Philip J. Sallis

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—The paper describes ongoing research in data mining techniques investigated for modelling seasonal climate effects on grapevine phenology that determines the ratio of grape berry composition that in turn determines the fineness of wine vintage in addition to winemaker experience and talent. A brief introduction to the literature in this problem domain is(More)
The motivation for modelling the effects of climate change on viticulture and wine quality using both qualitative and quantitative data within an integrated analytical framework is described. The major constraints and solutions evident when taking such an approach are outlined. WEBSOM is a novel self-organising map (SOM) method for extracting relevant(More)
This relates to early stage research that aims to build an integrated toolbox of instruments that can be used for environmental modeling tasks. The application area described is grape growing and wine production. A comparative study including data gathered in both New Zealand and Chile is described. Using both passive and sensor technology data is gathered(More)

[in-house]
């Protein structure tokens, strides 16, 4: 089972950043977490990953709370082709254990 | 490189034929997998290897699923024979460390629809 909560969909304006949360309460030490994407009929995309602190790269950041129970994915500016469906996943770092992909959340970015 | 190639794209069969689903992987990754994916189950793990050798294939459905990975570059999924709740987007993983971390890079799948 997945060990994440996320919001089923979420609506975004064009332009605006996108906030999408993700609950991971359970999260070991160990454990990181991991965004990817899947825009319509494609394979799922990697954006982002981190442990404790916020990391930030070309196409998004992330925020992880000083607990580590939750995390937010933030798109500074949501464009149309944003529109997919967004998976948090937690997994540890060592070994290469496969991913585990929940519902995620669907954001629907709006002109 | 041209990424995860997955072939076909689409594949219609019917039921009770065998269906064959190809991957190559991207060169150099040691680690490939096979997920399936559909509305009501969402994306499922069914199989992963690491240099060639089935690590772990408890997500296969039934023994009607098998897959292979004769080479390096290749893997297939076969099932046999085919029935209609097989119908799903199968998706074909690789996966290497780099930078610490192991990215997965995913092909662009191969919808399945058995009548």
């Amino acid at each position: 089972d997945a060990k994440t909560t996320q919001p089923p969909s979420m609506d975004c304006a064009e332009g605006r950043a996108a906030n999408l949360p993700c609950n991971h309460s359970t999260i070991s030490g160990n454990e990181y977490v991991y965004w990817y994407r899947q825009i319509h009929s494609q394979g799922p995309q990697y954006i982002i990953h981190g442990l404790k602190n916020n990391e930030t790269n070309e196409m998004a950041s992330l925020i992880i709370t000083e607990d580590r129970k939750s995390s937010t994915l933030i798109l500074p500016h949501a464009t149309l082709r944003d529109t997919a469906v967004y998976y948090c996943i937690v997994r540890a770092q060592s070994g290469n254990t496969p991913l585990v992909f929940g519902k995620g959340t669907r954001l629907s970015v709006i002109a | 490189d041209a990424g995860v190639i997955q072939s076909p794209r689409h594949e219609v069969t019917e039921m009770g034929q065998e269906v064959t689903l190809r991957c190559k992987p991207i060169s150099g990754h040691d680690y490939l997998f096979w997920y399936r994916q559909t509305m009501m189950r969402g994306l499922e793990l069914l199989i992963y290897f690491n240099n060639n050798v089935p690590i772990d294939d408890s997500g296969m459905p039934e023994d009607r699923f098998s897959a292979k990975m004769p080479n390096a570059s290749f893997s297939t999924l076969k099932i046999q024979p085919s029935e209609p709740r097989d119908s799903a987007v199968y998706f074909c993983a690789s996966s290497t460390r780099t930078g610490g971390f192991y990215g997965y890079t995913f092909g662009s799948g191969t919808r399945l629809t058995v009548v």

The effect of frost on the successful growth and quality of crops is well understood by growers as leading potentially to total harvest failure. Studying the frost phenomenon, especially in order to predict its occurrence has been the focus of numerous research projects and investigations. Frost prone areas are of particular concern. Grape growing for wine(More)
Geo-informatics is a field of science that combines geodetic and spatial information processing methods with computing hardware and software technologies. Research being conducted by the authors extends this blend of science and technology by utilising contemporary computational techniques for data analysis and some sensor and telemetry technologies(More)
The Department of Information Science is one of six departments that make up the Division of Commerce at the University of Otago. The department offers courses of study leading to a major in Information Science within the BCom, BA and BSc degrees. In addition to undergraduate teaching, the department is also strongly involved in postgraduate research(More)
The need for better techniques, tools and practices to analyse ecological and economic systems in an integrated framework has never been so great. Self-organising map 1 (SOM) methods are utilised for this purpose with two examples using regional and global data (ecological and economic) compiled by state and international institutions i.e. Waikato Regional(More)
Physical damage to property and crops caused by unanticipated wind gusts is a well understood phenomenon. Predicting its occurrence continues to be a challenge for meteorologists and climatol-ogists. Various approaches to gust occurrence model building have been proposed. The very nature of the event is problematic because of its brief duration following a(More)